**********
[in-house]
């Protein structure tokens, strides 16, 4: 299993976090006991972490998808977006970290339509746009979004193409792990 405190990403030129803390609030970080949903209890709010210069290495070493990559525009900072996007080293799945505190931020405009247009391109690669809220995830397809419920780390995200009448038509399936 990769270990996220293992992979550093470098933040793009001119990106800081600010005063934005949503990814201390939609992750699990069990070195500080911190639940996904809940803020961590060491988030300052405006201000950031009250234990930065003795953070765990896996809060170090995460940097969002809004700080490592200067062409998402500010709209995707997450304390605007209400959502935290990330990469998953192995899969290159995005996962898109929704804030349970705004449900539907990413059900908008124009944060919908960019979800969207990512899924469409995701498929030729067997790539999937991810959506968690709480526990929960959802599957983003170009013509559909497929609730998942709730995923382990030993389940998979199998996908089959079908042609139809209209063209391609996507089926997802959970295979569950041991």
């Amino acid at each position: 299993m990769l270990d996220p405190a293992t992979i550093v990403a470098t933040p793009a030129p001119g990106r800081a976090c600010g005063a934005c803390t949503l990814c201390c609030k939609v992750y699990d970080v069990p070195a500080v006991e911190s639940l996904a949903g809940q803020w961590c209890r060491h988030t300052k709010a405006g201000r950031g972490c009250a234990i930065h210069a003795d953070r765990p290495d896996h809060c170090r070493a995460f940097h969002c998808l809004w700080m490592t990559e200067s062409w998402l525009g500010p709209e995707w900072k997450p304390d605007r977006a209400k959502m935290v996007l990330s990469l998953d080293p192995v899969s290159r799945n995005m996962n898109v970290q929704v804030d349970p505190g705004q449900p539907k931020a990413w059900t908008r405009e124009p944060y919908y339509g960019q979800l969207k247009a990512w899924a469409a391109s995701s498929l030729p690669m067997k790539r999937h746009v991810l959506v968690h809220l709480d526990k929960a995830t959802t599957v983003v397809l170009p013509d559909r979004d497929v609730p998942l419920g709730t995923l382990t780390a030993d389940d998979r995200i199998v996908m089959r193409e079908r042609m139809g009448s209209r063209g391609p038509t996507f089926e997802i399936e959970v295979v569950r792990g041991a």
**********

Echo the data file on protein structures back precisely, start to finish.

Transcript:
[in-house]
């Protein structure tokens, strides 16, 4: 299993976090006991972490998808977006970290339509746009979004193409792990 405190990403030129803390609030970080949903209890709010210069290495070493990559525009900072996007080293799945505190931020405009247009391109690669809220995830397809419920780390995200009448038509399936 990769270990996220293992992979550093470098933040793009001119990106800081600010005063934005949503990814201390939609992750699990069990070195500080911190639940996904809940803020961590060491988030300052405006201000950031009250234990930065003795953070765990896996809060170090995460940097969002809004700080490592200067062409998402500010709209995707997450304390605007209400959502935290990330990469998953192995899969290159995005996962898109929704804030349970705004449900539907990413059900908008124009944060919908960019979800969207990512899924469409995701498929030729067997790539999937991810959506968690709480526990929960959802599957983003170009013509559909497929609730998942709730995923382990030993389940998979199998996908089959079908042609139809209209063209391609996507089926997802959970295979569950041991």
């Amino acid at each position: 299993m990769l270990d996220p405190a293992t992979i550093v990403a470098t933040p793009a030129p001119g990106r800081a976090c600010g005063a934005c803390t949503l990814c201390c609030k939609v992750y699990d970080v069990p070195a500080v006991e911190s639940l996904a949903g809940q803020w961590c209890r060491h988030t300052k709010a405006g201000r950031g972490c009250a234990i930065h210069a003795d953070r765990p290495d896996h809060c170090r070493a995460f940097h969002c998808l809004w700080m490592t990559e200067s062409w998402l525009g500010p709209e995707w900072k997450p304390d605007r977006a209400k959502m935290v996007l990330s990469l998953d080293p192995v899969s290159r799945n995005m996962n898109v970290q929704v804030d349970p505190g705004q449900p539907k931020a990413w059900t908008r405009e124009p944060y919908y339509g960019q979800l969207k247009a990512w899924a469409a391109s995701s498929l030729p690669m067997k790539r999937h746009v991810l959506v968690h809220l709480d526990k929960a995830t959802t599957v983003v397809l170009p013509d559909r979004d497929v609730p998942l419920g709730t995923l382990t780390a030993d389940d998979r995200i199998v996908m089959r193409e079908r042609m139809g009448s209209r063209g391609p038509t996507f089926e997802i399936e959970v295979v569950r792990g041991a």